The Supreme Court on Monday observed that the question whether the challenge to the validity of Article 35A is to be referred to a constitution bench shall be considered by a three-judge bench on August 27.
“Article 35A was not incorporated in the Constitution yesterday. It has been there for 60 years, since 1954...now when it is being challenged, the question whether it should go to a constitution bench under Article 145(3) will be determined by a three-judge bench”, remarked the Chief Justice, proceeding to adjourn the hearing to August 27 in view of the absence of Justice D. Y. Chandrachud on Monday.
The State of Jammu and Kashmir was granted a special status by incorporating Article 35A in the Constitution vide an order of President Rajendra Prasad in 1954 on the advice of the Jawaharlal Nehru Cabinet. The provision gives the State Legislature a carte blanche to determine the ‘permanent residents’ of the State and grant them special rights and privileges in State public sector jobs, acquisition of property within the State, scholarships and other public aid and welfare programmes. Article 35A further saves such acts from being challenged for violation of the Constitution or any other law of the land.
Indicating the municipality and Panchayat elections scheduled to be held in the state in October, ASG Tushar Mehta sought an adjournment in anticipation of massive unrest in the state which maybe triggered by any unfavourable orders of the court - “please let it be heard subsequently. There are lakhs of candidates involved”
By its affidavit, the state of J & K has sought a dismissal of the petitions challenging the Article. Besides questioning the credibility of the main petitioner, the NGO ‘We, the Citizens’ and alleging delay on their part, the state has raised the ground that the issues in the petitions are no longer res integra, having been adjudicated upon by at least two constitution benches.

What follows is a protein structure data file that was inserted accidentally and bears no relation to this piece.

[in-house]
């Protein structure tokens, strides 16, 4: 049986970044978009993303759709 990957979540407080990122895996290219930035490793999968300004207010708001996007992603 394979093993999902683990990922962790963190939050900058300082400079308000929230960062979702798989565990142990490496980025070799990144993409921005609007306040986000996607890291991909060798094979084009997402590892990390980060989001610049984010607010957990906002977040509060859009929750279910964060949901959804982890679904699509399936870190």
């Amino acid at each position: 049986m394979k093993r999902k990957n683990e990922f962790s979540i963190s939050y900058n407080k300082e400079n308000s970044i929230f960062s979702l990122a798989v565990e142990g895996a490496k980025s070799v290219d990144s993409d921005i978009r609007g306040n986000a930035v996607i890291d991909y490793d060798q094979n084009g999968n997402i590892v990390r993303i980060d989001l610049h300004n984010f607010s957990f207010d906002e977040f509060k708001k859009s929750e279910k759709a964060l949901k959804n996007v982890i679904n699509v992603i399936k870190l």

Strongly Objecting to the averment, the Senior Advocate appearing for petitioner Charu Wali Khanna contended that the panchayat elections in the state have not been held since 2005. Terming the matter as “very serious”, he advanced that the members of the Kashmir Bar Association have been on strike for two days.
“5 lakh people have left the place. Children are being deprived of their right to property and education. If my daughter was to get married and leave the state, she would lose the right to inherit my property”, he pressed.
Seemingly disinclined to hear any connected lis, Chief Justice Dipak Misra asserted that there may be no further arguments beyond whether Article 35A is violative of the basic structure of the Constitution.
“Our duty is to determine whether it is constitutionally valid. That is all”, noted the bench, also comprising Justice A. M. Khanwilkar.
The ASG requested that they reserve the right to reiterate the request for adjournment before the three-judge bench.
On Monday, In keeping with his stand on previous occasions, Attorney General K. K. Venugopal submitted that a dialogue is on to devise a solution and accordingly prayed that the hearing be adjourned.
The impact of Article 35A, the constitution of J & K and the State Notification No I-L/84 dated April 20, 1927 on Whether the daughter of a permanent resident of the state of Jammu & Kashmir marrying a Non Permanent resident loses her status as a permanent resident of the State of Jammu & Kashmir, to hold , inherit and acquire immovable property in the state has been attacked on the ground of gender bias and infringement of Articles 14 and 15.
It may be noted that the J & K High Court in 2002 in State of J & K v. Dr. Susheela Sawney held that a daughter of a permanent resident marrying a non permanent resident will not lose the status of permanent resident of the state of Jammu and Kashmir.